Fibromyalgia Allergy List Crashes EMR at Local Hospital

Arlington, VA -  Officials at Saint Vincent Hospital are searching for answers after a fibromyalgia patient with 57 allergies crashed their electronic medical record  less than two hours after going live.

"We were not prepared for the destructive forces fibro[myalgia] had to our IT infrastructure," said CEO Lance Bestow.  "We spent eighty million dollars and hired fourteen consulting firms and it still found a way to ruin our day."

Pharmacist Jim Detter was working data entry duty when the malicious fibromyalgia attack occurred.  "Everything was fine at first.  Then I hit a string of allergies to cardboard, the color red, Washington State, and country music.  I could literally feel my keyboard heating up.  We.  Were.  Not.  Prepared."

A Department of Health and Human Services official, who wished to remain anonymous because they were not authorized to speak to the public, has confirmed a rash of similar attacks around the country. "We have talked with numerous  fibro-terrorism experts and none of them  seemed optimistic for a rapid solution."

Common allergy profile in fibromyallergia.
Department of Homeland Security representatives are currently working with congressional leaders to craft legislation that requires all fibromyalgia patients to only report their top ten preferred allergies, none of which can include gluten, abstract thoughts or colors of any kind.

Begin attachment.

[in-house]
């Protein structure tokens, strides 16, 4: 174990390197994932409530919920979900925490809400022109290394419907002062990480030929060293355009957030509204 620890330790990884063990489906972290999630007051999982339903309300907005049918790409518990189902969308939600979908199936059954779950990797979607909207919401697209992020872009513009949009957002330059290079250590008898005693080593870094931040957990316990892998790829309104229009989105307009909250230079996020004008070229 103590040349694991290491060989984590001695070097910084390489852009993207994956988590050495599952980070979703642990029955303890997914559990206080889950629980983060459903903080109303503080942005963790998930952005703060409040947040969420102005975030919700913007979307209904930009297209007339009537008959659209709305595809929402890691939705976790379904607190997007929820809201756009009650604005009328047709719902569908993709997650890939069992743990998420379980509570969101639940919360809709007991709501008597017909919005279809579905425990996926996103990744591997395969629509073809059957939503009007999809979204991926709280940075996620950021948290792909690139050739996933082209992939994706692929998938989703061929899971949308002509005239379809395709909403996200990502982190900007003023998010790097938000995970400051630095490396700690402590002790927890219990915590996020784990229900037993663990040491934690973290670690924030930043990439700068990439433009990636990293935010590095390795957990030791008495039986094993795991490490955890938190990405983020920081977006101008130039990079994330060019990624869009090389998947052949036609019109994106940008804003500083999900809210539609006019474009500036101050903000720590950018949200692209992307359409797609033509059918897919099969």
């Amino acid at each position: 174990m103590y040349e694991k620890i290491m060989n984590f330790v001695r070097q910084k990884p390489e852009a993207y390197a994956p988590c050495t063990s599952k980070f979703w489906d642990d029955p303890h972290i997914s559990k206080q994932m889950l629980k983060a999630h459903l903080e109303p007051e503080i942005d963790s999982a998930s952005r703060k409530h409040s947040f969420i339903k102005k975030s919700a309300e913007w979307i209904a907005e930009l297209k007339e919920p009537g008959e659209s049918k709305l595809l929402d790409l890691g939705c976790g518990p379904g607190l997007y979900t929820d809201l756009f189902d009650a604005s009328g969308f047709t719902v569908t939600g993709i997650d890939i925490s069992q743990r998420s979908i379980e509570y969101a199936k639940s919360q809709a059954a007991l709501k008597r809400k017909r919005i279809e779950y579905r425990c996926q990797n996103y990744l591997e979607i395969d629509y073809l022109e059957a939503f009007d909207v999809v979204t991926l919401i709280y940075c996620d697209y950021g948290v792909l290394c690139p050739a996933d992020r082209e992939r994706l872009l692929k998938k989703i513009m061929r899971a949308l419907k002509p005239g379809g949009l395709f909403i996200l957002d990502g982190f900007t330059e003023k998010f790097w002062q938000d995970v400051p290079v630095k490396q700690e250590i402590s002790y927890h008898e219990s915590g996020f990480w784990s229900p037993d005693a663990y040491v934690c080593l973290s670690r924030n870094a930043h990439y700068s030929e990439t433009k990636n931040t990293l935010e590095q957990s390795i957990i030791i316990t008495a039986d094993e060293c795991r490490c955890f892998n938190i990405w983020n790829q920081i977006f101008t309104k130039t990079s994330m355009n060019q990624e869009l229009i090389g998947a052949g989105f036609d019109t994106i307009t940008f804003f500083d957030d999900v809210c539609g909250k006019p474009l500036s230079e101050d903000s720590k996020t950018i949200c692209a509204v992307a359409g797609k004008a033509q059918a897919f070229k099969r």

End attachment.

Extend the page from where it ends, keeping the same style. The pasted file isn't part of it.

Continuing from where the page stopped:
Reports of proposed government allergy restrictions quickly spread to  Fibromyallergia, the internet's number one combined fibromyalgia and allergy forum.  One anonymous member, who goes by the moniker I-Drive-A-Hurts, was convinced they had an allergic reaction to the news.  "As soon as I heard this, I felt funny and added it to my list that I keep with me at all times.  By the way, I have fibromyalgia."

Until such legislation becomes law, public health officials are asking fibromyalgia patients to error on the side of caution and only tell their physicians and nurses about their top three allergies.  The AMA and ANA are loudly applauding these proposed changes.

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